Lebanese leftist leader Walid Jumblatt, who left Beirut three days before the assassination of president-elect Bashir Gemayel, has blamed U.S. Middle East policy for the sectarian bloodshed there and called for "international safeguards."

The leader of the Progressive Socialist Party and an alliance of leftist forces, who is visiting French Socialist officials, said yesterday that the "U.S. approach throughout the war Israel's invasion was destructive and brutal. A more coherent U.S. policy could have avoided such a bloodbath.

"The U.S. backed Gemayel . . . . It was a mistake. Now their nursling is dead . . . . I just hope that in the future the U.S. will take a more realistic and positive approach."

Jumblatt is also the leader of about 350,000 Lebanese Druze -- a sect comprising 10 percent of the population. The religion is an outgrowth of Islam and also has many adherents in Syria.

Saying he was an "obstacle, an opponent" for Israelis and Christian Phalangists alike, Jumblatt added: "I will go back only under the protection of the multinational force." The need for an international peace-keeping force under the auspices of the United Nations is "vital" he said. "I have no confidence in present U.S. safeguards."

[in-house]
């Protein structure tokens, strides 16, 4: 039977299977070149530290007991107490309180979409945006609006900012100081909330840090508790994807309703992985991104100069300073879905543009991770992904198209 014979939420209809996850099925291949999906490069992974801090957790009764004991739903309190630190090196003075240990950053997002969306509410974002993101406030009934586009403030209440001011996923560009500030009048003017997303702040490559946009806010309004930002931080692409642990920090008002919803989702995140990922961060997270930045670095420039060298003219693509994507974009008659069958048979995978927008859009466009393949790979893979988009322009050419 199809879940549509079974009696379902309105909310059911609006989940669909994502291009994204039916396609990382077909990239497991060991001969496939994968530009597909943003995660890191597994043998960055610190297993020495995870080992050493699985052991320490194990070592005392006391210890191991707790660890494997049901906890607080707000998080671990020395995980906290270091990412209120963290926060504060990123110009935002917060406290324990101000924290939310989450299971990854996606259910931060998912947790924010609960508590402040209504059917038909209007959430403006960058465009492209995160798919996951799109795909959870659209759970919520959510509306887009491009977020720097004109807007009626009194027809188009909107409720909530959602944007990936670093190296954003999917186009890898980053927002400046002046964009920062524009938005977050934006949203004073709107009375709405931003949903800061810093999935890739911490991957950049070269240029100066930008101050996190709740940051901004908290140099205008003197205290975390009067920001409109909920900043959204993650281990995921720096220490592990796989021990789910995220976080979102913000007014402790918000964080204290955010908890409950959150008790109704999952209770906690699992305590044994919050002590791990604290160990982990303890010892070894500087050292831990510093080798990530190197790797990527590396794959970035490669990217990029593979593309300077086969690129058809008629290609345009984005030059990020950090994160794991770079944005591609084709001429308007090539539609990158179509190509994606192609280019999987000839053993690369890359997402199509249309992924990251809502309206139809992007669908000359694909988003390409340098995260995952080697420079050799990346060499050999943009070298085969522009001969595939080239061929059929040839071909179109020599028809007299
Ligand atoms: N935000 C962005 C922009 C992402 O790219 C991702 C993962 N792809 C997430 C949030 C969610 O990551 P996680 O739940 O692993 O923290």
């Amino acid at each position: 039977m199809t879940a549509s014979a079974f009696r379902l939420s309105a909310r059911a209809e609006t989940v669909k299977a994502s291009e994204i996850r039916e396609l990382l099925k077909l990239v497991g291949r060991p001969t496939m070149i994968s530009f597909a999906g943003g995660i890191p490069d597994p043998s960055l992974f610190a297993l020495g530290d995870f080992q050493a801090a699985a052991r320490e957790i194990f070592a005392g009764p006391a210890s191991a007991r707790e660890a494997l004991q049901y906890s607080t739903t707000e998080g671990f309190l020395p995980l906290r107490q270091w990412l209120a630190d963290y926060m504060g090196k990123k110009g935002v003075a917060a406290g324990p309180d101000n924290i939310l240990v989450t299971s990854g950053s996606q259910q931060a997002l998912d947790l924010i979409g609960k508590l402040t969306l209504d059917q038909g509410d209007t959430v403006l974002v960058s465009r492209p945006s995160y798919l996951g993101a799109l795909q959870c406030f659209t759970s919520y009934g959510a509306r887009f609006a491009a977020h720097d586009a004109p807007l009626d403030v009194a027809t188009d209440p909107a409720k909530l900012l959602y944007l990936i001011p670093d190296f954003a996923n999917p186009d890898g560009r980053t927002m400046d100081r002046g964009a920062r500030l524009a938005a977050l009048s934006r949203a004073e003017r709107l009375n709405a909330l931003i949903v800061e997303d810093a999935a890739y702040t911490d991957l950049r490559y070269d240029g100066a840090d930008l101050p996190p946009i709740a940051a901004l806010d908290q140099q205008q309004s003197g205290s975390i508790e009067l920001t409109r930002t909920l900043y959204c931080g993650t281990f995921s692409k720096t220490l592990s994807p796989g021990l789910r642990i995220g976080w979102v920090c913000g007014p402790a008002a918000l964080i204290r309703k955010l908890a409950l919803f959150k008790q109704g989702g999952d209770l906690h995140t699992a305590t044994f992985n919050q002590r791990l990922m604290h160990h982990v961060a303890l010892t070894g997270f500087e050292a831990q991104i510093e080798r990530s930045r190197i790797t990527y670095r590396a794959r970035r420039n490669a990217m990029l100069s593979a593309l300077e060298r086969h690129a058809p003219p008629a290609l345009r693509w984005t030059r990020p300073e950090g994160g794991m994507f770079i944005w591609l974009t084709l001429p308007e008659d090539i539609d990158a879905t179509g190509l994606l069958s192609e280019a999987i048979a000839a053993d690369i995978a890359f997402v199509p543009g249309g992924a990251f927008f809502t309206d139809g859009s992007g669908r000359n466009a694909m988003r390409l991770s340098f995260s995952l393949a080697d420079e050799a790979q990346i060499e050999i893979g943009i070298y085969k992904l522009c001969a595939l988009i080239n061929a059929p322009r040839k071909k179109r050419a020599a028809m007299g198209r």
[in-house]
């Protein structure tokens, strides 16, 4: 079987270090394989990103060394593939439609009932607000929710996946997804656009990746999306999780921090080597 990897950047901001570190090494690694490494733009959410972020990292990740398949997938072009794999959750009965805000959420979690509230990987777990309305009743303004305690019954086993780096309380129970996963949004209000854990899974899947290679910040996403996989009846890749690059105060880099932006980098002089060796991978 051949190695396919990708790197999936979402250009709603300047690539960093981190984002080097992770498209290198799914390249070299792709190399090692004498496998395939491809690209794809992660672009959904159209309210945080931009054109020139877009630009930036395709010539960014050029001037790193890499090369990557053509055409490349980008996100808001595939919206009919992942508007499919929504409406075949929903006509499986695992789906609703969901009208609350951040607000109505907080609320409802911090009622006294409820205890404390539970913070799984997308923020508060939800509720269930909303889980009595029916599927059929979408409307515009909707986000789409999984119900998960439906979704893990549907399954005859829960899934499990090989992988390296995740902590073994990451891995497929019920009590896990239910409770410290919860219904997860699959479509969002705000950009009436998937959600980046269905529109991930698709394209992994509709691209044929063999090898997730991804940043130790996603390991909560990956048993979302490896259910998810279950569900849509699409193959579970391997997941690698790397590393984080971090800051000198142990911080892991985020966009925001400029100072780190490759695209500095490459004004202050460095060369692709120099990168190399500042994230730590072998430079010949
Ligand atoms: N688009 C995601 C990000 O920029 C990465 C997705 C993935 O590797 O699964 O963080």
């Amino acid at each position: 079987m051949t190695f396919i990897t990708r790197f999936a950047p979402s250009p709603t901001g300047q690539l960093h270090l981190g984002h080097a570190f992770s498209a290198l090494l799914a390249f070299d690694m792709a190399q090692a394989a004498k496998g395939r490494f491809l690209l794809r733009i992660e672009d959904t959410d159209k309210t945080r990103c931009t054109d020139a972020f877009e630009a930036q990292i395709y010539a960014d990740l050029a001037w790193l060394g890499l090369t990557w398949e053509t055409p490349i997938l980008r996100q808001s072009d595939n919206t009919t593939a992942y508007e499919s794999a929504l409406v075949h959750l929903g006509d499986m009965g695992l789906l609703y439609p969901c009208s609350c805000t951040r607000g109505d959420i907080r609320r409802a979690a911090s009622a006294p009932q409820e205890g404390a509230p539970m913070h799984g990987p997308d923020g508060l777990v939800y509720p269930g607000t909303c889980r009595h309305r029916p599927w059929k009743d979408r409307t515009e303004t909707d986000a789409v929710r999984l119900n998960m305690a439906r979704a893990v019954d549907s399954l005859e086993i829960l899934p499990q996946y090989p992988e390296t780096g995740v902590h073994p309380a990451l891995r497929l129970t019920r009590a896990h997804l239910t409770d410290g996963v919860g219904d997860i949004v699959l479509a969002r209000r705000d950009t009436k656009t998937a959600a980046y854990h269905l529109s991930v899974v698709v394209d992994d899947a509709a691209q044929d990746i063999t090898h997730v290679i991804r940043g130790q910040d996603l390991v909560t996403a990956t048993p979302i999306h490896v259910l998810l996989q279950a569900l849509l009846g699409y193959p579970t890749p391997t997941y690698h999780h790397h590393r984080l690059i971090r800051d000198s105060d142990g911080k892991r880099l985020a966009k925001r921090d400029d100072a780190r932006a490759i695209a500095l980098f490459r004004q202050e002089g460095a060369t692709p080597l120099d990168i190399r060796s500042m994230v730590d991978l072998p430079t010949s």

For Jumblatt, the presence of the French-Italian-U.S. force is a "positive development" but he said it would take two years "to mend this fragmented land."

Describing initiatives of newly elected President Amin Gemayel as "shy but positive," Jumblatt said he agrees that all foreign troops--Syrian as well as Israeli--must withdraw simultaneously. He considered Gemayel "too soft" on the Israelis.

A long-time political foe of Bashir Gemayel, Jumblatt did not support his brother Amin for the presidency.

Depite his sense of uneasiness over the new government, Jumblatt conceded that he would accept a position should he be asked. Such as move, to enlist Druze support, is looked upon as a possibility in Beirut.